Elizabeth May is a puzzle for me. In 2008, she had an unique deal with Stephane Dion in that he agreed not to run any liberal candidate versus her. Yet, where did she decide to run? In the riding of Peter McKay! While she did get a pretty decent score of 32%, it wasn't enough to win and quite honestly, there was no way she would win this riding. In 2006, the Green party only got 1.59% in this riding! So why would she choose to run there? I understand this is where she lives, but still, the Green party is at the point where having an elected MP matters more than that.
So you would think May learned from her mistake and would run in a riding that she can win. But no, instead of running in Ontario where the Green did pretty good in two ridings (Guelph at 21% and Bruce-Grey at 27%), she decided to go to BC and run on Vancouver island in the riding of Saanich-Gulf-Island, a riding where the Green party only got 10.46% of the votes, well behind the Tories and the Liberals.
But can she win this riding? After all, it is clear there is a May effect. But how big is this effect? Let's estimate it using the results of 2008 and the by-election of London North/Centrer where she ran in 2006 and got a surprising 26%.
According to my estimates, in 2008, the Green party was in Central-Nova 29-points above what it should have been! Of course, this is the combine effect of Elizabeth May running AND having no Liberal candidate. Surprisingly, using the same estimation, I find that the NDP was down 15-points in this riding, while the Tories were up 8-points. Again, see those numbers as what would have happened if May wasn't the candidate and the Liberals had a candidate. It's interesting to see that some NDP voters decided to switch in order to give the Green party a chance. It isn't completely surprising given that a lot of NDP voters have the Green as second choice. It's also worth noting the little boost that CPC got. I'm guessing some Liberals voters were upset with the deal and switch to the Tories. As for the Liberals, if they had ran a candidate, I estimate they would have got 21%. So without May and with a liberal candidate, the results would have been:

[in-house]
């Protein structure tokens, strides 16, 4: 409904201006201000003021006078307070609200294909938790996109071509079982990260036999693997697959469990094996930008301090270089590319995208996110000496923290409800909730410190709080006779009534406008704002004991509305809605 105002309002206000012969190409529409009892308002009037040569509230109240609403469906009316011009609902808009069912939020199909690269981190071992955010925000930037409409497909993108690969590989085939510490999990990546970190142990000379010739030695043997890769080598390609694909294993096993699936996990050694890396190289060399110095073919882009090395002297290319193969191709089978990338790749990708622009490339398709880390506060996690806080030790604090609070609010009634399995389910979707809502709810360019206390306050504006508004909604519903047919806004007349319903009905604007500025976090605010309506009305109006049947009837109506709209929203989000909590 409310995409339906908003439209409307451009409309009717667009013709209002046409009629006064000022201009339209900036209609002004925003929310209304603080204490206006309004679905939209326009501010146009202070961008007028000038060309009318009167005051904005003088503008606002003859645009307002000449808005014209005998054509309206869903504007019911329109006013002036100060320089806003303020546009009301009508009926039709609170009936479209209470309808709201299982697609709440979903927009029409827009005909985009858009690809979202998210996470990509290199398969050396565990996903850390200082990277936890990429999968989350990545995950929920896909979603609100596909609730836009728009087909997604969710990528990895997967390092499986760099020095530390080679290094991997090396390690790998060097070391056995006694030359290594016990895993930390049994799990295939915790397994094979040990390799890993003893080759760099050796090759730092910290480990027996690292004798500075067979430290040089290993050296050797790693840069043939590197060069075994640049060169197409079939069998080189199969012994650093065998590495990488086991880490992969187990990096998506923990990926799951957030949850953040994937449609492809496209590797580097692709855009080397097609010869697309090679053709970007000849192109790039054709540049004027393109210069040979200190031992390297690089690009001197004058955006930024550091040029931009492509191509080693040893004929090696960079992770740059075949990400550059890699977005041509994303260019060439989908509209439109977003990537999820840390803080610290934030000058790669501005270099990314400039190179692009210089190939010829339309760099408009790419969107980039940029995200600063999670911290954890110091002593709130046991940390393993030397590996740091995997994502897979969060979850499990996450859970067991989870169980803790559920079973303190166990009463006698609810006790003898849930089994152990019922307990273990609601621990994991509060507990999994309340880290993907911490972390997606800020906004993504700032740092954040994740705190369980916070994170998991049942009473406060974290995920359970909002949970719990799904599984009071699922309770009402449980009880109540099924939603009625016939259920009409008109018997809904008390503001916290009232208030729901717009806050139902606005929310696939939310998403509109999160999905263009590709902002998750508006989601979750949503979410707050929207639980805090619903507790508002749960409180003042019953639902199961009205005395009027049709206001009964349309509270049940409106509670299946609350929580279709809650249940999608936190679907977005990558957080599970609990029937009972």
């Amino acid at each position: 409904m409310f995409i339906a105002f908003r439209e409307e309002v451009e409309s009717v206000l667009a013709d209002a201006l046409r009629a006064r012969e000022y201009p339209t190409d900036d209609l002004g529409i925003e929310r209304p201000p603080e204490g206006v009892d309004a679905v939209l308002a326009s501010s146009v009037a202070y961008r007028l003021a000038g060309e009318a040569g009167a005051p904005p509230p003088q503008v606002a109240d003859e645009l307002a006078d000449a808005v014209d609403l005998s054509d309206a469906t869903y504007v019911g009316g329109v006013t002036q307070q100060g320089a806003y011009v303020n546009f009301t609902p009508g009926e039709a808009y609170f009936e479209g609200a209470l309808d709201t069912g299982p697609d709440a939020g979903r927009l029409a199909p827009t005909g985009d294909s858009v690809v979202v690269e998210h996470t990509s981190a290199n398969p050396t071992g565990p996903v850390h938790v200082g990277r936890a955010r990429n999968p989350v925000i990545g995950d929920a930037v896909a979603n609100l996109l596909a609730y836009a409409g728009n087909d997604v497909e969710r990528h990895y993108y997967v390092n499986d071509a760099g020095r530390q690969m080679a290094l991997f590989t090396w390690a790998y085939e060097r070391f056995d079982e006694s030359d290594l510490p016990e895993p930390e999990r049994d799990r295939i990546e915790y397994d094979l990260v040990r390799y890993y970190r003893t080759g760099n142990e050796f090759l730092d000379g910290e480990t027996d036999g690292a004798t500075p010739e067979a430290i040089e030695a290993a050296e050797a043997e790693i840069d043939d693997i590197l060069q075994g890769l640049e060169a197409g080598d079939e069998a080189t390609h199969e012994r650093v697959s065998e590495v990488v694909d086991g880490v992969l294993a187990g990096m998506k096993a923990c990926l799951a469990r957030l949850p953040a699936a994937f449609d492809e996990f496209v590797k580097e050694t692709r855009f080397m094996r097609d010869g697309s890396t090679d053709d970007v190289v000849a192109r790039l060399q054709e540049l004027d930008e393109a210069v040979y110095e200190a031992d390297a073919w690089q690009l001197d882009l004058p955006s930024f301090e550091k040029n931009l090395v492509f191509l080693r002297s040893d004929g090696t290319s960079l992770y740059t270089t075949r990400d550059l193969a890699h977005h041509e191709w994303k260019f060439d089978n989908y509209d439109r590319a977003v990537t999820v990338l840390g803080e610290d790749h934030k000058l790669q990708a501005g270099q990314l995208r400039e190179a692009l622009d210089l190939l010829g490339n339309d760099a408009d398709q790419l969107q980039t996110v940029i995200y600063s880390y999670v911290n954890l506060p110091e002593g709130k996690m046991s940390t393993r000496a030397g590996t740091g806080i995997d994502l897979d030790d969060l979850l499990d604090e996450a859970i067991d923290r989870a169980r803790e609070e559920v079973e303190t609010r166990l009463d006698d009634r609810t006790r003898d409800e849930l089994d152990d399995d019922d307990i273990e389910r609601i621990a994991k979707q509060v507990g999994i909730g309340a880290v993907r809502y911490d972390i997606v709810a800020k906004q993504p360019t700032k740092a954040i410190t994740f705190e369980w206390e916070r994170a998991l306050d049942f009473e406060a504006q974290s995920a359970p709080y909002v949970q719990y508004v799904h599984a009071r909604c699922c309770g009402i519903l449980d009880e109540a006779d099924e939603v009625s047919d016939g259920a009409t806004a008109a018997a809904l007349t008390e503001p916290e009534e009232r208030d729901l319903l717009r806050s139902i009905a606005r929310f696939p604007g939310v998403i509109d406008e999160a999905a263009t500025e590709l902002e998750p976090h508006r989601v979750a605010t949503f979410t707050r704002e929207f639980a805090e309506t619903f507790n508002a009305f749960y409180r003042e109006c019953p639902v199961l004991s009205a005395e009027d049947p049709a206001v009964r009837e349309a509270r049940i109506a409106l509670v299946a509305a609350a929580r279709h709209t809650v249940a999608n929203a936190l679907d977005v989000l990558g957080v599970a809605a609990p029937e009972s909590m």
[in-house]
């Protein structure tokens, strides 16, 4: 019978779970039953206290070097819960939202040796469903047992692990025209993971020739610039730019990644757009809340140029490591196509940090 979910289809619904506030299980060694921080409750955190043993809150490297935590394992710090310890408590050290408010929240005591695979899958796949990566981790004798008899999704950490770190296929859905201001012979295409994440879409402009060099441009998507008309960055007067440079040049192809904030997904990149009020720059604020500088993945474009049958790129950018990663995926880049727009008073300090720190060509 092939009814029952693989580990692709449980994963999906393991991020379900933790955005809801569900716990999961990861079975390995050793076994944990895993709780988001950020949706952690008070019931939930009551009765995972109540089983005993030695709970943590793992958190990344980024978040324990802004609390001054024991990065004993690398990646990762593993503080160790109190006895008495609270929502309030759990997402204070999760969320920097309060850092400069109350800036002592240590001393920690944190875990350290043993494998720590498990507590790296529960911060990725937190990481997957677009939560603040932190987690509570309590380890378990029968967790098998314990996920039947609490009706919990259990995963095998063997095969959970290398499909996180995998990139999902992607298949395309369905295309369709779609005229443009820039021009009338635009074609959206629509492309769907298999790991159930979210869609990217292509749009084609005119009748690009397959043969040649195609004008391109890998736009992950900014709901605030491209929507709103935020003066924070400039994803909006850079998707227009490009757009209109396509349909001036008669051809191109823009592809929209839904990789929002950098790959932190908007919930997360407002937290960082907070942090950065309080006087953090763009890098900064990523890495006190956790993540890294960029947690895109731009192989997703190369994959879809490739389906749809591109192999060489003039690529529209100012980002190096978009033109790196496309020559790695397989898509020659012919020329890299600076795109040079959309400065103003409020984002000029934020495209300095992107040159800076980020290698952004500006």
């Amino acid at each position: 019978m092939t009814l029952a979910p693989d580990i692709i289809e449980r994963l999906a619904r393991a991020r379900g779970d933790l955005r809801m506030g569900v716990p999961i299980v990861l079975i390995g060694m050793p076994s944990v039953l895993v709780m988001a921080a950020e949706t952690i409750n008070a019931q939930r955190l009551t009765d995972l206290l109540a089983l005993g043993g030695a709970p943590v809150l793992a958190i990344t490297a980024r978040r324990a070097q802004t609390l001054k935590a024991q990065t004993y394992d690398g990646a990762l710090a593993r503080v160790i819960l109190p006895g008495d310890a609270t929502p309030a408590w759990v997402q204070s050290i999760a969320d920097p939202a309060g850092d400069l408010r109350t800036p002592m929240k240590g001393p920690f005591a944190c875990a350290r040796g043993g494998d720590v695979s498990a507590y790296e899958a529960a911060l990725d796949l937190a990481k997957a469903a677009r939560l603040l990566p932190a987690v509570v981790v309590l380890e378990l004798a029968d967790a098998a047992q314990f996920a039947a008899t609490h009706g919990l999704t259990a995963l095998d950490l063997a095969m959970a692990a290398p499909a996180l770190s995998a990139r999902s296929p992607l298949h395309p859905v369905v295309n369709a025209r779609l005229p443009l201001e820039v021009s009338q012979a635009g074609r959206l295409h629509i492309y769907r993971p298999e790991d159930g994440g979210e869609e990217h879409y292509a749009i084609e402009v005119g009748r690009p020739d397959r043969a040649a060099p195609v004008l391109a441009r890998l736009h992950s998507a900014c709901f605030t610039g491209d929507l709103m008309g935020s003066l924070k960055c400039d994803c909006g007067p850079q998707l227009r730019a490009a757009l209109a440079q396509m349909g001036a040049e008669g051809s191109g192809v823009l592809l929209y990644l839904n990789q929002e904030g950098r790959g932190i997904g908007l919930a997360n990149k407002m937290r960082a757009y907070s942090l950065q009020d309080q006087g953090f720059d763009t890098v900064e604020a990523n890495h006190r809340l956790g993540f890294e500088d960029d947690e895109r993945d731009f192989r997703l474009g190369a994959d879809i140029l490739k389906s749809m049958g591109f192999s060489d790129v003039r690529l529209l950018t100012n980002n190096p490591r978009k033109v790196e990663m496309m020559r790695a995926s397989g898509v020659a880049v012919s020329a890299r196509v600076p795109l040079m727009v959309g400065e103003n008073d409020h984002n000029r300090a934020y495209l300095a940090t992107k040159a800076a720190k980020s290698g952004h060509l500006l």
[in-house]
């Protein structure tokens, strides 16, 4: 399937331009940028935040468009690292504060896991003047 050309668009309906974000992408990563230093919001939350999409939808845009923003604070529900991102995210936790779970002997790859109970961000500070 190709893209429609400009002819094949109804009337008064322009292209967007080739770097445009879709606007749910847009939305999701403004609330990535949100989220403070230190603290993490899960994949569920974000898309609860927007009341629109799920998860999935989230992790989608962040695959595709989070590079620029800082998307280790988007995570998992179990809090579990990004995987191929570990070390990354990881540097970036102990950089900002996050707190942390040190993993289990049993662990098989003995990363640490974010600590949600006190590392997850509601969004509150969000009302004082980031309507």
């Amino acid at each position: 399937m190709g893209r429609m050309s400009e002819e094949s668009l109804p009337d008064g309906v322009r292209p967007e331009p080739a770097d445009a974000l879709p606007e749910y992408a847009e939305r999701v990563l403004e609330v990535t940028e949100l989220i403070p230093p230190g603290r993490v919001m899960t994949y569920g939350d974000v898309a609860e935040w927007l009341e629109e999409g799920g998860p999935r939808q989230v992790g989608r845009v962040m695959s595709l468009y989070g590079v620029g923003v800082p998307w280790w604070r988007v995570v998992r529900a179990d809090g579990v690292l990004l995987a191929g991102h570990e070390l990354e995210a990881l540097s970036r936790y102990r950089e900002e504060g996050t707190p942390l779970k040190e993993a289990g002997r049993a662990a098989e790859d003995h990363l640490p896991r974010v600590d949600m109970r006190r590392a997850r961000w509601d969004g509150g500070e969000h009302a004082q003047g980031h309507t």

Instead of respectively 47%, 0%, 20% and 32%. Note how the maths sum up: the 21% of the Liberals were split into +8 for the CPC and +13 for the Green. Therefore, May got 13+15=28 points more than if it was a regular Green candidate.
So what about the May effect in the by-election in 2006? In the 2006 general election, the Green party got 5.49%. Then, during the by-election, May got 26%! So, at the end, it seems Elizabeth May does benefit of a huge boost in term of votes whenever she runs in a riding. Quantitatively, I would say she can get a jump as high as 20-points. Mostly at the expense of the NDP. Indeed, the Liberals were barely affected in the by-election. In both cases, I would say the May effect was: 5-8-points taken from the Liberals, 10-15-points taken from the NDP. (yes she got around 13-points from the Liberals in 2008, but there was no candidate. It's not the same as having liberal voters deciding to switch simply because it was Elizabeth May).
So let's be generous and give May a 20-points boost, taken at 1/3 from the Liberals and 2/3 from the NDP. Does it allow her to win her seat in BC? Using the latest Ekos poll who puts the Green as high as 19.7% in BC, we have the following projections for Saanich-Gulf-Island:
Let's add the May effect. One problem is that this riding has already a low percentage for the NDP, so not so much votes to take from them! At the end, May would need to steal as much as 11-points from the Liberals. It's more than what we have observed in the past. And remember, I'm using a poll very favourable to the Green!
So back to my question: why running in a riding where the Gren party was low in 2008 and where the NDP is low as well? That doesn't make any sense. On the other hand, the current projections place the Green at 36% in Guelph and 28% in Bruce-Grey. In both case, if you add the May effect, you would get a win for her and her party (especially in Guelph). So why did she decide not to run in one of those ridings? I don't know. Let me know if you have a theory.
I'll modify the model to take into account of this May effect of course.